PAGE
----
Catalina is a tourist hotspot, and Avalon (the only real city on the island), despite having a decent beach, is packed full of tourist candyshops and hotels. Few people venture outside this first port of call. Meanwhile, on the other side of the island is Two Harbors, an unimaginatively named settlement on the island’s isthmus. With 90% of Catalina’s population in Avalon, Two Harbors is quieter and more natural, and though there are still plenty of boats docked just offshore, the rare company means you can use more of the beach. On the off chance it does get crowded on one side of the isthmus, well…there’s a reason it’s called Two Harbors.
Either community on Catalina will have locations to rent kayaks, which means the entire island is yours to explore — there are more beaches than Two Harbors, and some are worth packing a lunch and getting lost for a day. And who knows, if you get really lucky, some of the island’s 150 bison may join you.
6. The Wedge
When surfing is involved, there’s no such thing as an underrated beach. Any break of decent quality has been tracked and categorized by the army of surfing fanatics along the coast, making liberal use of the “dibs” system. Maybe that’s what makes the Wedge underrated, in a sense — it’s almost too overrated for exclusivity.
Located smack at the end of the Balboa Peninsula in Newport Beach (a short drive south of downtown LA), the Wedge, watersports-wise, is something only the experienced should try. The waves there routinely reach into the 15-18ft range (or more), and the intense shore break means even skim boarders can get gobsmacked by a giant. Normally, this would mean only the experienced would even bother to go, but the mainstream location makes the Wedge a great place to watch the athletes without worrying about getting in their way.
7. San Onofre State Beach
Maybe it’s the endearing wild hills that line the eastern side of the 5 here at the halfway point between LA and San Diego. Maybe it’s the giant mothballed nuclear reactor on the shore that looks humorously similar to a certain part of the human anatomy. But more than likely, it’s the magnificent beaches that line the coast of San Onofre. Trestles gets all the fame, being one of the best surf spots in California; Cotton’s Point, a short walk north, also stands to the challenge.
You may have heard of this section of California coast before. It’s the location of La Casa Pacifica, also known as the Western White House, where Nixon retired. He didn’t pick the location at random. The beaches in the area have a powdery white comfort to them, and combined with the nearby lazy beach town of San Clemente (try the zucchini fries from Mr. Pete’s on the way out), there are certainly worse ways to spend a post-Presidency.
8. Solana Beach
When I was a kid, my parents placed me in a junior lifeguards group on Solana Beach. I spent every morning of every summer running up and down the compact sand of the low tide. It was often cloudy, and the water wasn’t typically as warm as other spots along the South Coast. When the tide was high, it went right up to the bluffs that line the beach.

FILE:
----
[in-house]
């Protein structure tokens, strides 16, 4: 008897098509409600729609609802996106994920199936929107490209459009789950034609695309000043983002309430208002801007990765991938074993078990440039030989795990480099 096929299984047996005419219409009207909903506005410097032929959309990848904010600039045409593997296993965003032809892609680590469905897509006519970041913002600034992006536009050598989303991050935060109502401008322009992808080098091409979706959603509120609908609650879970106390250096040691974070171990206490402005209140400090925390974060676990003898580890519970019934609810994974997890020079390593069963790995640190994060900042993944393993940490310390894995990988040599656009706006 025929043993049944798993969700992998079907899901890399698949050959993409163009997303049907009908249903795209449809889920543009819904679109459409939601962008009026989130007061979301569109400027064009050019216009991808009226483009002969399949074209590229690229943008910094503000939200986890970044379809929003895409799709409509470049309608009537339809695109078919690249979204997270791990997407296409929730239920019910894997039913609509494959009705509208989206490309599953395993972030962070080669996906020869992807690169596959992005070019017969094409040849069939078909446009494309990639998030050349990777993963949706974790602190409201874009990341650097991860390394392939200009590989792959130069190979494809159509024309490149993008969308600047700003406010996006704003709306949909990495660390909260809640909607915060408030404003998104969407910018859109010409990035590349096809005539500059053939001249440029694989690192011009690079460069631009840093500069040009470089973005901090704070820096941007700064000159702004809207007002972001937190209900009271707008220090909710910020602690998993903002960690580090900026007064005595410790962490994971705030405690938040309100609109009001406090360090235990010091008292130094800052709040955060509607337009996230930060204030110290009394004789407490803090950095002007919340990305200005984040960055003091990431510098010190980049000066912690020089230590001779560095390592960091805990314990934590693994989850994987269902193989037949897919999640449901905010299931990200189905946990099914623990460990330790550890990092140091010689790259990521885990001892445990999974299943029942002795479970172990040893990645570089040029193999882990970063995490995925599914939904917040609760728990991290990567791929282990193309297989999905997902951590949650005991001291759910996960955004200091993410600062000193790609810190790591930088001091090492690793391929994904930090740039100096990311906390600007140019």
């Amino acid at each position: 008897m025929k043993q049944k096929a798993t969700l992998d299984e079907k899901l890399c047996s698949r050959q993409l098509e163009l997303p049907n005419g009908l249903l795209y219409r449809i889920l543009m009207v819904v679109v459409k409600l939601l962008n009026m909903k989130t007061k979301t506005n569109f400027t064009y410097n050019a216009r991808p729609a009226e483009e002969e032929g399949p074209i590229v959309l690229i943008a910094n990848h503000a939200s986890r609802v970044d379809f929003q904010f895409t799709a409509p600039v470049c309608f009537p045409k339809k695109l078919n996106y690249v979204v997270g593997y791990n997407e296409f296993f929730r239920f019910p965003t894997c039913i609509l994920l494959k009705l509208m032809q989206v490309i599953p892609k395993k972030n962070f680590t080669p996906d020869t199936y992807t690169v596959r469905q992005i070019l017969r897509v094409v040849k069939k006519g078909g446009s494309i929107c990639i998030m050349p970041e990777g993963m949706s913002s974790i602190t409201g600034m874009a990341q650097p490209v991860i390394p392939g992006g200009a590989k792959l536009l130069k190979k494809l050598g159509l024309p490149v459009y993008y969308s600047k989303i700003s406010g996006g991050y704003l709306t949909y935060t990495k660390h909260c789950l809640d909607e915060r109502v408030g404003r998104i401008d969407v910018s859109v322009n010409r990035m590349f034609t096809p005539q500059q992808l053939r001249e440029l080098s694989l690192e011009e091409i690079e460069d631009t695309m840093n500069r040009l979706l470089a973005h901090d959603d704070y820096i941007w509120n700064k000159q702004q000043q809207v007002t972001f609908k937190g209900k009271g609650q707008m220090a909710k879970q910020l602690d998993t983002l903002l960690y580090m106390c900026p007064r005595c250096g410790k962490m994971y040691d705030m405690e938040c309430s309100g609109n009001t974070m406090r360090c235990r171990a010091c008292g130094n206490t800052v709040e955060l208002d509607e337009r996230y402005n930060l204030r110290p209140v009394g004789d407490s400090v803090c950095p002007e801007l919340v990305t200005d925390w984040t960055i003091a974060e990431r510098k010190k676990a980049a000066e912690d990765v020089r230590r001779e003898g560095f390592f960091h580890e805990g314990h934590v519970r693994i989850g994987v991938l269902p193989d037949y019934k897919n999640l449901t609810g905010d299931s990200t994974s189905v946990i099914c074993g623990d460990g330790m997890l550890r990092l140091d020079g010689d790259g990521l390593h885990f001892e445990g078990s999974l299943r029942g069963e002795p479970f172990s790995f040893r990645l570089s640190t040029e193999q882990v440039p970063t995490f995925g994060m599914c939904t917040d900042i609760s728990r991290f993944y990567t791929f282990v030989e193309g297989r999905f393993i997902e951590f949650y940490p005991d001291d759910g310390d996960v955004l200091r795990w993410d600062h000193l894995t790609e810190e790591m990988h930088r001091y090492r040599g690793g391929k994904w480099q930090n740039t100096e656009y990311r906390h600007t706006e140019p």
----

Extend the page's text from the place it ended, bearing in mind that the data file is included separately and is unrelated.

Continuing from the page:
These details keep many casual visitors away from Solana, a small coastal community just north of San Diego. Instead, you’ll find folks who don’t mind putting in a little effort to find places they enjoy — particularly the dawn patrol who like to catch a little pre-daylight exercise. When the pink morning sun first starts to show above the eastern horizon, there will already be troops of junior guards doing their morning routines, swim groups with their polar bear plunges, and casual joggers whose sneakers don’t even sink into the sand.
It’s certainly not for everybody, but then, the best places in life never are.
9. La Jolla Cove
Greater San Diego’s La Jolla Cove is hardly a beach. When the tide is in, the water laps the bluffs that enclose the coarse, seashell sand. The water is cold, and the floor drops swiftly into a forest of seaweed. Slippery rocks cover either side of the narrow shore. But nothing worth doing is easy, right?
As unconventional as it is, the Cove is the place to be for those in the know. It’s true draw is as one of the best access points to the colossal marine reserve jutting into the La Jolla coastline. Here, where all but kayaks are banned, swimmers can throw on a snorkel and find themselves in an alien world of garibaldis, bat rays, nurse sharks, and jellyfish.
On the other side of the sand, up the stairs and back into the town of La Jolla, there’s a large park dotted with giant Torrey pines. When the sun begins to set and the tide closes out the beach, you can escape to the green grass just in time to watch the Green Flash over the horizon. By that point, the park will be inundated with all types: families packing up, couples surreptitiously cracking a bottle of wine, young adults jogging with their dogs. It’s a microcosm of the entire population of California. Though, given how great the beaches in the state are, that’s hardly unique to the Cove.